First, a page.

The wind pressure on the sail, combined with friction between the sail and the headstay makes it nearly impossible to evenly tension the whole luff without putting undue stress on the top of the sail and the winch. What you end up with is luff in the top of the sail being way too tight while the luff near the bottom of the sail is still to loose. The sail with this sort of luff tension is not pretty and it certainly is not fast. Also in light winds you can overtension the halyard until there are vertical wrinkles, then ease it.
On the new tack, you can with ease the halyard if necessary, to properly tension the luff. A small dinghy will be more responsive and easier to maneuver, and is also perfect for practicing test capsizes in. Have a leaking mast boot? Replace it with a waterproof and inexpensive repair. Wrap an ace bandage tightly around the bottom of the mast. Find that can of Dip Whip that you have been putting off using to whip the ends of all those frayed lines. Paint three coats of Dip Whip over the ace bandage.
The result is a flexible, waterproof repair that will last for seasons of use. Begin on a boat rigged with one sail Similar to the above, beginning on a boat that’s rigged with just one sail will make learning sailing basics easier and less complicated. Follow sailing basics for safety There are certain sailing basics for safe boating that should go without saying, no matter what your level of expertise.
Boating and sailing basics means always being prepared. Both novice and experienced sailors alike can benefit from a quick review of these beginner sailing in Portugal basics. Choose calm, uncrowded waters If you’re just starting to master sailing basics and learn how to sail, then one of the most important beginner sailing tips to remember is to practice in ideal conditions of light winds and low traffic. Choose a small boat to learn how to sail It’s easier to learn how to sail with fewer lines and sails.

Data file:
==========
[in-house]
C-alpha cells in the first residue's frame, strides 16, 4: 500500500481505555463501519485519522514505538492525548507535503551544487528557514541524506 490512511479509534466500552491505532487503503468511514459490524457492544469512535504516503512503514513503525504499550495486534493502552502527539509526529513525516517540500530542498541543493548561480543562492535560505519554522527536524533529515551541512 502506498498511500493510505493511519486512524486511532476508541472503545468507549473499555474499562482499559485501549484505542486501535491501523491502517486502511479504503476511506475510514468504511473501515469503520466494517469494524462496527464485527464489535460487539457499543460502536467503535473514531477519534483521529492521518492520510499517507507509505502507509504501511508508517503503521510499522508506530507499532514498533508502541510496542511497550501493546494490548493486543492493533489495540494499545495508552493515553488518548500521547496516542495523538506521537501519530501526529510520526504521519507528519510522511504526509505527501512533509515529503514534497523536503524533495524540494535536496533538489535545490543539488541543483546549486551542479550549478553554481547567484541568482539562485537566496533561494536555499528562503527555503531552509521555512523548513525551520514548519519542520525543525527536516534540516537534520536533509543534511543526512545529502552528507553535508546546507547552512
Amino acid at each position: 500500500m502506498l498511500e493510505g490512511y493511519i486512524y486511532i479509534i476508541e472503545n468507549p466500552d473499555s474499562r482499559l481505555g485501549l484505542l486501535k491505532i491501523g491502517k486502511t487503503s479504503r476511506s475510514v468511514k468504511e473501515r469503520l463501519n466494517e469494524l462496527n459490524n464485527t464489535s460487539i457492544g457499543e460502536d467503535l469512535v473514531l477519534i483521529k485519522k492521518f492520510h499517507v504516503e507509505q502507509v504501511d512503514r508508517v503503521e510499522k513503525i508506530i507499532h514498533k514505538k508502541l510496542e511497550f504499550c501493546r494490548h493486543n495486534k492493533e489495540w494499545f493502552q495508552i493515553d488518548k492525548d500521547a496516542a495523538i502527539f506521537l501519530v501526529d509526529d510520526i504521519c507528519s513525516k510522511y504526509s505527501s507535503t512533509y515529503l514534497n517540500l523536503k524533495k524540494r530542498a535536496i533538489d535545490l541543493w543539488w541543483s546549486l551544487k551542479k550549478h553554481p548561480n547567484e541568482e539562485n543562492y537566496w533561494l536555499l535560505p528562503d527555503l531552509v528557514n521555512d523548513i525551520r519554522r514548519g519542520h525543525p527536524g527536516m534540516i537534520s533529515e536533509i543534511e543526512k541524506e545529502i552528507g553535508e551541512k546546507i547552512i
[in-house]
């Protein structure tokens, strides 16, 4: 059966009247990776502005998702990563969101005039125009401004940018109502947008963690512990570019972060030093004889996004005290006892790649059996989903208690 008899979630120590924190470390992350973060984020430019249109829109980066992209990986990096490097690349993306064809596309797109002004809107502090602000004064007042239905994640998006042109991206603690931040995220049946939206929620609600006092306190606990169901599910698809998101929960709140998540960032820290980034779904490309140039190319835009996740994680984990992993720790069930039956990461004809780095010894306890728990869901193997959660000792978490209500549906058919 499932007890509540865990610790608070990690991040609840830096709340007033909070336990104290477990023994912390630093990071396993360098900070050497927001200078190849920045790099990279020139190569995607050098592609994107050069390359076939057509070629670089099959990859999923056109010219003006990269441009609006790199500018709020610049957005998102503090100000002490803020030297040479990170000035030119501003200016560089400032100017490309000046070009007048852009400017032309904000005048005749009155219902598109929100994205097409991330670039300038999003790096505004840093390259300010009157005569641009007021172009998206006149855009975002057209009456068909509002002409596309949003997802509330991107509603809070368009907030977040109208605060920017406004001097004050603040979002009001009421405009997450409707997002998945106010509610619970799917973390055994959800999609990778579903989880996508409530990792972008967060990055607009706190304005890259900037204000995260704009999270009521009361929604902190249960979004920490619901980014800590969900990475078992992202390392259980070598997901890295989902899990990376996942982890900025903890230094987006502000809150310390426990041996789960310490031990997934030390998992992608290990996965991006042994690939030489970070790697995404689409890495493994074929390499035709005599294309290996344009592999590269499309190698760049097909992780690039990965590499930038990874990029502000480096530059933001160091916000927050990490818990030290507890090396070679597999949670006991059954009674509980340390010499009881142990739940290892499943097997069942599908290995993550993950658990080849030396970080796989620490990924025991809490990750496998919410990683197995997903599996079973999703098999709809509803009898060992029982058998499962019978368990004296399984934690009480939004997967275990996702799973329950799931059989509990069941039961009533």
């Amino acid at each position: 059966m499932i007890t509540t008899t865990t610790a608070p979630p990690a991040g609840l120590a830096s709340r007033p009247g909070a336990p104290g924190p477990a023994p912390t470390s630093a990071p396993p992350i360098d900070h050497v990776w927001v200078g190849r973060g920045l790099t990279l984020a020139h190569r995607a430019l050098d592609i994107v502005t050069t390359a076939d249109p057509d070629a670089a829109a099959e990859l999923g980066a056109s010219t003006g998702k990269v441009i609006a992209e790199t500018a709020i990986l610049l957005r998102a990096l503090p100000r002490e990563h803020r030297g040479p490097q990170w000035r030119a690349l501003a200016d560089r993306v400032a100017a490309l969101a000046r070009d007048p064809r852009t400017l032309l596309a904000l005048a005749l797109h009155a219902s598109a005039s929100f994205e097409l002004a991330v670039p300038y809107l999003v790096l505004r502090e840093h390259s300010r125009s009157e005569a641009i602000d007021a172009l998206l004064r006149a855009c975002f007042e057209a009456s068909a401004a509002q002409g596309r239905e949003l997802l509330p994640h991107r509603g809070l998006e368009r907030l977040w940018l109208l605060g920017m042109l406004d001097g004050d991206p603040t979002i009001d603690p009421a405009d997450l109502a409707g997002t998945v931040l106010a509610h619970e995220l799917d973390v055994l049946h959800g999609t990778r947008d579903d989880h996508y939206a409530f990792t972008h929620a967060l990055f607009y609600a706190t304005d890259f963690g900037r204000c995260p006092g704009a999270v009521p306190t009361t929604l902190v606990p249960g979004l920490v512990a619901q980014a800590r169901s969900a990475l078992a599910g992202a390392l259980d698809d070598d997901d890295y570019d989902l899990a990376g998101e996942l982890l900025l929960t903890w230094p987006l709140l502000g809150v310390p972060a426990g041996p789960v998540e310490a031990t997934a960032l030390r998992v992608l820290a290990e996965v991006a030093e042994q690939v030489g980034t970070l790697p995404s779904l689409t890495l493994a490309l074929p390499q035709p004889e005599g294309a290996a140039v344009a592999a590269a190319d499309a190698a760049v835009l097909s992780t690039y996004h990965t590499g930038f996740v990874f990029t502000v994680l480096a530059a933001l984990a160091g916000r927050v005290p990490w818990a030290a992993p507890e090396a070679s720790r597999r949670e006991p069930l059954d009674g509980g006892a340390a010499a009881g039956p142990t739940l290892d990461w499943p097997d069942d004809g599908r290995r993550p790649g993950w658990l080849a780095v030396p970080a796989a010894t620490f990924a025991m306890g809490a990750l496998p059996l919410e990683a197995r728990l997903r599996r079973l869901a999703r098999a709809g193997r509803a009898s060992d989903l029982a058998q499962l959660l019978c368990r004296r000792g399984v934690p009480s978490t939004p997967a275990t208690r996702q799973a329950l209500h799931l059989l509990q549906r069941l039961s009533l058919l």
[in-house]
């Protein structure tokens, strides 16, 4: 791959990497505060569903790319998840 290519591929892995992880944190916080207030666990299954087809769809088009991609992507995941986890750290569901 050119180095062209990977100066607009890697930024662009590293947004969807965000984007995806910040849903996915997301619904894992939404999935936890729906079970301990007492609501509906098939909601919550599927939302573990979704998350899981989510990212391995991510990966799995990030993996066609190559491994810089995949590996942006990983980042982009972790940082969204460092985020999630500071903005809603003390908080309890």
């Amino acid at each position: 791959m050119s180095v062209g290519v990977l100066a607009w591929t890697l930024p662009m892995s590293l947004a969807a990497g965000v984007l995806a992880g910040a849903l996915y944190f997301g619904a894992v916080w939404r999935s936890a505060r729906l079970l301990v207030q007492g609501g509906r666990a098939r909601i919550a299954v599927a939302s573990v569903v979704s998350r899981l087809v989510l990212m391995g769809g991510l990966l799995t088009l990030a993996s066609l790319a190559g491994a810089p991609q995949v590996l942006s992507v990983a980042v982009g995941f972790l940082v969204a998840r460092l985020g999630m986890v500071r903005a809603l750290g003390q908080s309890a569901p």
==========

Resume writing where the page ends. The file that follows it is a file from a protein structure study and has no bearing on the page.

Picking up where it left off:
As you start to trim the jib sheet you will see that the sail looks full first at the clew, then as you trim it in, the sail fills from the clew forward with the leading edge of the sail, the luff, the last part to stop luffing. Easing the jib sheet to depower is effective, but it is not efficient. Become familiar with sail control The best sailors are the ones who are able to adjust sail settings to take the best advantage of different wind and water conditions. In general, sails should be relatively flat when the wind is either very light or very strong, and full when there is a moderate wind.
There are many how-to books written full of sailing information – each from the writer’s perspective and often based on personal experience.The Offshore Sailing School library of sailing books – written by Steve and Doris Colgate – has evolved over many years of teaching people to sail, actually more than 46. You may purchase our books full of sailing tips through this website, on-line and in bookstores.
Fast Track to Sailing, published in 2009, is available in e-book format. Each covers the information needed for a solid foundation in basic sailing, cruising sailing at several levels, and performance sailing and racing. The sailing tips offered in this section come from those books and are meant to give you enough information to want more. You will find these helpful when considering a specific topic, and from time to time as you visit this area, you will find additional chapters and sections from our books added.
Practice makes perfect. Don’t try to teach yourself all the sailing basics. Invest in a good sailing course, research guides and books, and learn from friends with experience. The Forlini family are cruising the seven seas as you read this. You can read their story here. There is no substitute for getting out on the water – on a safe, comfortable sailboat with enough go-fast features to whet your appetite to learn. In Offshore Sailing School’s Learn to Sail course you will do just that, with your textbook sent in advance to study, and a dedicated expert instructor to guide you through the course when you arrive.
If you’re a competitive sailor, the next step might be Performance Sailing and our sailboat racing courses. If sandy shores and wispy palm trees are in your thoughts, Live Aboard Cruising or Bareboat Cruising Preparation will set your course for sailboat chartering just about anywhere where there are beautiful islands and anchorages. When working with any load, it’s best to make the load as light as possible.